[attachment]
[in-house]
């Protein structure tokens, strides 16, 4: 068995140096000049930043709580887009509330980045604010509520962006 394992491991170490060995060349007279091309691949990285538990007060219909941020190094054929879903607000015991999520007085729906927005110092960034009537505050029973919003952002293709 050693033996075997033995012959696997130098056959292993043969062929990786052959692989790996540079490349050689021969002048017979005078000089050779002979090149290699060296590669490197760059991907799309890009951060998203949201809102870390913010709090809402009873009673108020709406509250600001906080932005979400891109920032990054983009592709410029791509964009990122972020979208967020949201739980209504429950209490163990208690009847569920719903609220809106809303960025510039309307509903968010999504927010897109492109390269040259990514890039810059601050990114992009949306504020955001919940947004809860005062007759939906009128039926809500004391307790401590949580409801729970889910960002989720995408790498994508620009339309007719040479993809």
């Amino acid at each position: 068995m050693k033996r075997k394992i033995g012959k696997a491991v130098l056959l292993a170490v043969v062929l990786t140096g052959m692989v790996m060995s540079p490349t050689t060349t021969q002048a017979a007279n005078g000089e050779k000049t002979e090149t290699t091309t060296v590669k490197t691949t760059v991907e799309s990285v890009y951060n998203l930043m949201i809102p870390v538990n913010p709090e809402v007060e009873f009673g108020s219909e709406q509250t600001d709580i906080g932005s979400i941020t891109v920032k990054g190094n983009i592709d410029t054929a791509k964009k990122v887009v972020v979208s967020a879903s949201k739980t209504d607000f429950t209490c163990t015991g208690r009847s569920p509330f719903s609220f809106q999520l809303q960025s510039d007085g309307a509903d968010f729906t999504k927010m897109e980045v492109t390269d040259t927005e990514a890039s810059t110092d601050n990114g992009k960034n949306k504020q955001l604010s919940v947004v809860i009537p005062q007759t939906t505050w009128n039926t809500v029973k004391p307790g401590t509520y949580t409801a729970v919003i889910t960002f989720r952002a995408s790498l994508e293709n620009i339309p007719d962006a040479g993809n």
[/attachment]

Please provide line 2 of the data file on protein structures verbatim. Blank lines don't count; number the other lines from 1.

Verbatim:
């Protein structure tokens, strides 16, 4: 068995140096000049930043709580887009509330980045604010509520962006 394992491991170490060995060349007279091309691949990285538990007060219909941020190094054929879903607000015991999520007085729906927005110092960034009537505050029973919003952002293709 050693033996075997033995012959696997130098056959292993043969062929990786052959692989790996540079490349050689021969002048017979005078000089050779002979090149290699060296590669490197760059991907799309890009951060998203949201809102870390913010709090809402009873009673108020709406509250600001906080932005979400891109920032990054983009592709410029791509964009990122972020979208967020949201739980209504429950209490163990208690009847569920719903609220809106809303960025510039309307509903968010999504927010897109492109390269040259990514890039810059601050990114992009949306504020955001919940947004809860005062007759939906009128039926809500004391307790401590949580409801729970889910960002989720995408790498994508620009339309007719040479993809």